Gameloft reports 125M mobile users thanks to free-to-play trend

Mobile gaming company says virtual goods, advertising generate 80% of smartphone revenues

Paris-based mobile gaming powerhouse Gameloft reported notable increases in sales in its second-quarter earnings report, and predicted continued successes throughout the rest of this year. Specifically, the company said sales in the second quarter grew 10 percent year-over-year to $73 million, and that 125 million people across the world played one of the company's games during the past month.

Gameloft said users in Europe, the Middle East and Africa accounted for 33 percent of its second-quarter sales, making the region the company's biggest. However, Gameloft said North America was its second-biggest region, accounting for 25 percent of sales in the second quarter.

In the first half of this year, Gameloft said its smartphone sales grew by 45 percent over the same period last year, and represented fully 61 percent of the company's total sales.

Interestingly, Gameloft said that 80 percent of its smartphone revenues are coming from sales of virtual goods and advertising. "This business model increases the longevity of the company's products. Games dating from 2011 and 2012 such as Ice Age Village, Modern Combat 4: Zero Hour, World at Arms, MY LITTLE PONY, Order & Chaos Online, and Six-Guns have contributed to the solid performance of the company in the first six months of 2013," the company said.

Further, Gameloft said the trend toward freemium, free-to-play games is dramatically expanding its reach--the game maker said that in the past 30 days, 125 million people have played a Gameloft game on their smartphone or tablet. The comments are notable considering Gameloft historically has made a business selling complex, high-end mobile games for as much as $8.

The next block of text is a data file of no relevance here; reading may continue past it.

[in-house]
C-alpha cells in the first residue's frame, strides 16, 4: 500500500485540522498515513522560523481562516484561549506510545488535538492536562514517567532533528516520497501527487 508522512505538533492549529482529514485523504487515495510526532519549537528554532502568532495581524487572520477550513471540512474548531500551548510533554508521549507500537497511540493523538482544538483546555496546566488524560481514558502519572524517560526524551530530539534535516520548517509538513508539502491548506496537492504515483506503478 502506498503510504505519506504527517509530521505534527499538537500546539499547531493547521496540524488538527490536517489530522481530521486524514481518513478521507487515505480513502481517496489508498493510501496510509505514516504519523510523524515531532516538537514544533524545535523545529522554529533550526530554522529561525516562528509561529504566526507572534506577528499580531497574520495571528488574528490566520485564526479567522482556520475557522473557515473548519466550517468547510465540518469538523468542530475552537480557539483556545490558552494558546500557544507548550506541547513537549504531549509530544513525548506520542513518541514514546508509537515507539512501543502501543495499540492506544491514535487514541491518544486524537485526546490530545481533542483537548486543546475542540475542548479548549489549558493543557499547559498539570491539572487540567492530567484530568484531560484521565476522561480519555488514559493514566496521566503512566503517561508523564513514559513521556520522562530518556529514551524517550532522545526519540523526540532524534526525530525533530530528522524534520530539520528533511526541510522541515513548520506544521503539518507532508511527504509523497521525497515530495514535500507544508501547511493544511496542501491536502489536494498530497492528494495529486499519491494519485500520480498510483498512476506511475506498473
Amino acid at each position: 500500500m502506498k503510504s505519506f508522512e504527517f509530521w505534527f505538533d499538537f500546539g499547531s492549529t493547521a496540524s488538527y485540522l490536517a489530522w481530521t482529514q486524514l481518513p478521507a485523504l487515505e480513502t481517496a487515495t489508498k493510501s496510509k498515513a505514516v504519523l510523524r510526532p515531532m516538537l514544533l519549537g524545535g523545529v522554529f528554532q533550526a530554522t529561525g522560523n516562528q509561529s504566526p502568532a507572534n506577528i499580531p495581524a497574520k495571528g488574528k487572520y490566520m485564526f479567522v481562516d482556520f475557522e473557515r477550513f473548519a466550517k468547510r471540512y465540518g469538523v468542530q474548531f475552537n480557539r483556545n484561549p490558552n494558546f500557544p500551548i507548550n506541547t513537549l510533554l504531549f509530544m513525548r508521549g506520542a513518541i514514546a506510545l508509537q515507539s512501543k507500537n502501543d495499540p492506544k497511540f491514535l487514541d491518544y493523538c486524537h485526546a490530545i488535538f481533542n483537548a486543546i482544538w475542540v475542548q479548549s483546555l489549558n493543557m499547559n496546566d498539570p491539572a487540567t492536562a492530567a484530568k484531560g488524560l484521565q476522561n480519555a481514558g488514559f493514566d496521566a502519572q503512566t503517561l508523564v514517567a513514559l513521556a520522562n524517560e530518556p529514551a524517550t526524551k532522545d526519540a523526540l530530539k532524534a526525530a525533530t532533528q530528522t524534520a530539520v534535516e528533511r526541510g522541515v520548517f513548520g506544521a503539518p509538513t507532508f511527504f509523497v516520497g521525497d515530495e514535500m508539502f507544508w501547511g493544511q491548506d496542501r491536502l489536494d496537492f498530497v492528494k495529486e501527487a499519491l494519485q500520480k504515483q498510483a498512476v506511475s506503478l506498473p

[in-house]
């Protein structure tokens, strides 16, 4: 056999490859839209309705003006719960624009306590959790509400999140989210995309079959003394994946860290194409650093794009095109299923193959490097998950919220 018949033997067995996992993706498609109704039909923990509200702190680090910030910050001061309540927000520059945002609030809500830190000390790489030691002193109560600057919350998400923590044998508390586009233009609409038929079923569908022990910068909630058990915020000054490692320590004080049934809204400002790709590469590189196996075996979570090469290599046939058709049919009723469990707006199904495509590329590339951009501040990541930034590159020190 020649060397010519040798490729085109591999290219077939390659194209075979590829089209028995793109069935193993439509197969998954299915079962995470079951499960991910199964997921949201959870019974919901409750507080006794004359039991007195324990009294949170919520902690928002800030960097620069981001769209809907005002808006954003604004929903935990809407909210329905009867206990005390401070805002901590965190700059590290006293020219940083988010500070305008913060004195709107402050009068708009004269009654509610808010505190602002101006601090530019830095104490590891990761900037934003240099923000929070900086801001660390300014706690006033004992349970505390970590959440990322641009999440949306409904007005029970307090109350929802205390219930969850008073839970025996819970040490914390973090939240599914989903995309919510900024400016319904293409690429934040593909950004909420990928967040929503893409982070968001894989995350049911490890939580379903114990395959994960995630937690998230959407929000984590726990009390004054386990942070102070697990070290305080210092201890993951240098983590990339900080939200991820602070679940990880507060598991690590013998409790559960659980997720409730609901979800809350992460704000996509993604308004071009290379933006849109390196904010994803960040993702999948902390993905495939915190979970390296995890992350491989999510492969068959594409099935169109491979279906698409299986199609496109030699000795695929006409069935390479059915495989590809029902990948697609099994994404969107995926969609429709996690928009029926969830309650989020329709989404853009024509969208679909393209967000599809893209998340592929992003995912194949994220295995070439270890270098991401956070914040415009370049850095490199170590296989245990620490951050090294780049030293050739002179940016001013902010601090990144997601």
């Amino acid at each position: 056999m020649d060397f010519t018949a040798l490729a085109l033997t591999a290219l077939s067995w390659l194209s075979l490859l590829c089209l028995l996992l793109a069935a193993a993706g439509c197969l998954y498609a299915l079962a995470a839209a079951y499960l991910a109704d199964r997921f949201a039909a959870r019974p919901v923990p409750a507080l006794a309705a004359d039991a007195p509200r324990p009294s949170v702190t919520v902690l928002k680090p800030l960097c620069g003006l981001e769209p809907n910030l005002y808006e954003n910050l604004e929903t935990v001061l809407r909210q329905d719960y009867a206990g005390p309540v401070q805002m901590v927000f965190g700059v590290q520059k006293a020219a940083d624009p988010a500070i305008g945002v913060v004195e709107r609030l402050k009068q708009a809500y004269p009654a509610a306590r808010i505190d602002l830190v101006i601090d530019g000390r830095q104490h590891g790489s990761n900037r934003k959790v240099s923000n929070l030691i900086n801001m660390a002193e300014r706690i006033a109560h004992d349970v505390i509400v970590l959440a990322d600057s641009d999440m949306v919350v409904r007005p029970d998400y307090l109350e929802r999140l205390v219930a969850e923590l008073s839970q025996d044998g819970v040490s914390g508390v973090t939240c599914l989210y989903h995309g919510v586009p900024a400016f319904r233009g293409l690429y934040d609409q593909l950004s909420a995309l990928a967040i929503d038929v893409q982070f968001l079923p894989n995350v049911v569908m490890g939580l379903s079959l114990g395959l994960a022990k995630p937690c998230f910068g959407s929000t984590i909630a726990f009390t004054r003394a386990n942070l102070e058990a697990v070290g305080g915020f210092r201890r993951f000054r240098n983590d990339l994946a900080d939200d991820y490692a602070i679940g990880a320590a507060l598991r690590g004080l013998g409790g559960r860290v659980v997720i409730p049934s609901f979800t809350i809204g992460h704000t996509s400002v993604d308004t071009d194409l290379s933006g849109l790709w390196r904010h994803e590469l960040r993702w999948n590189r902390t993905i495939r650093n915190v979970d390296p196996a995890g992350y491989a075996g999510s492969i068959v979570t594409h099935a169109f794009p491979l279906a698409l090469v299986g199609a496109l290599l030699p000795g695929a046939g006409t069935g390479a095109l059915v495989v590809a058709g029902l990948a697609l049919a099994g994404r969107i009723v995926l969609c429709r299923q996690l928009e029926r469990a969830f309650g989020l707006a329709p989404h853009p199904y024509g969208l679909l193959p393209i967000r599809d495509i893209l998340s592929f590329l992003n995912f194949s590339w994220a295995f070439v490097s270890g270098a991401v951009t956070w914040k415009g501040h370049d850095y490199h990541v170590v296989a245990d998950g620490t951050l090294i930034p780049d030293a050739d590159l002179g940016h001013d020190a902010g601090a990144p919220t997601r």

Gameloft said it expects to report between $311 million and $318 million in total sales this year, "as well as an increase of profitability and net cash."

Gameloft isn't the only mobile games maker that's scoring successes with the free-to-play model, where games are free to download but generate revenues through the sale of digital goods such as character and equipment upgrades. For example, Electronic Arts earlier this year announced it has no plans to release any new premium-download mobile games in 2013 and will instead focus its efforts exclusively on the free-to-play model. Shortly after EA's announcement, Gameloft's VP of Publishing Baudouin Corman confirmed to FierceMobileContent that in 2013, "a majority of our titles will be free-to-play, but we will still launch some paymium titles throughout the year."

According to mobile market researcher Distimo, more than three-quarters of all revenue was generated via in-app purchases among the highest-grossing 250 apps in Apple's (NASDAQ:AAPL) App Store in February.

For more:
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